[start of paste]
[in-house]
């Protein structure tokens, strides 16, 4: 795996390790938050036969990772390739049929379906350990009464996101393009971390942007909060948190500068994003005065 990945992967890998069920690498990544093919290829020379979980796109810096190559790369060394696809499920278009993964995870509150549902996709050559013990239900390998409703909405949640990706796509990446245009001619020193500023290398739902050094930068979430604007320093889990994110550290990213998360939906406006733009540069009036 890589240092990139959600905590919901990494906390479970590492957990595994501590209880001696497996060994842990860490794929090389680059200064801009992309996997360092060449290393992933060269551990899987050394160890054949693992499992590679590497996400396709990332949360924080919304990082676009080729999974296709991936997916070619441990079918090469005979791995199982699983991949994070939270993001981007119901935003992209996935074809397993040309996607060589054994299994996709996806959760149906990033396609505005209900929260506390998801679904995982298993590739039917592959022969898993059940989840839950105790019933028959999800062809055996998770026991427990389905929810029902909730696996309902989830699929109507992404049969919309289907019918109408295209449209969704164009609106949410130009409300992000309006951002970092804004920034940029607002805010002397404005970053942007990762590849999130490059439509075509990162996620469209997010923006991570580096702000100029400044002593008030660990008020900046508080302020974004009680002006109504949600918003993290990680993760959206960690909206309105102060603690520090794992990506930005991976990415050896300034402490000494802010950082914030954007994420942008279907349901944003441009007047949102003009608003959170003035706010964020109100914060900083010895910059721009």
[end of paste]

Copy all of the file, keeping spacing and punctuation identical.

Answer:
[in-house]
């Protein structure tokens, strides 16, 4: 795996390790938050036969990772390739049929379906350990009464996101393009971390942007909060948190500068994003005065 990945992967890998069920690498990544093919290829020379979980796109810096190559790369060394696809499920278009993964995870509150549902996709050559013990239900390998409703909405949640990706796509990446245009001619020193500023290398739902050094930068979430604007320093889990994110550290990213998360939906406006733009540069009036 890589240092990139959600905590919901990494906390479970590492957990595994501590209880001696497996060994842990860490794929090389680059200064801009992309996997360092060449290393992933060269551990899987050394160890054949693992499992590679590497996400396709990332949360924080919304990082676009080729999974296709991936997916070619441990079918090469005979791995199982699983991949994070939270993001981007119901935003992209996935074809397993040309996607060589054994299994996709996806959760149906990033396609505005209900929260506390998801679904995982298993590739039917592959022969898993059940989840839950105790019933028959999800062809055996998770026991427990389905929810029902909730696996309902989830699929109507992404049969919309289907019918109408295209449209969704164009609106949410130009409300992000309006951002970092804004920034940029607002805010002397404005970053942007990762590849999130490059439509075509990162996620469209997010923006991570580096702000100029400044002593008030660990008020900046508080302020974004009680002006109504949600918003993290990680993760959206960690909206309105102060603690520090794992990506930005991976990415050896300034402490000494802010950082914030954007994420942008279907349901944003441009007047949102003009608003959170003035706010964020109100914060900083010895910059721009």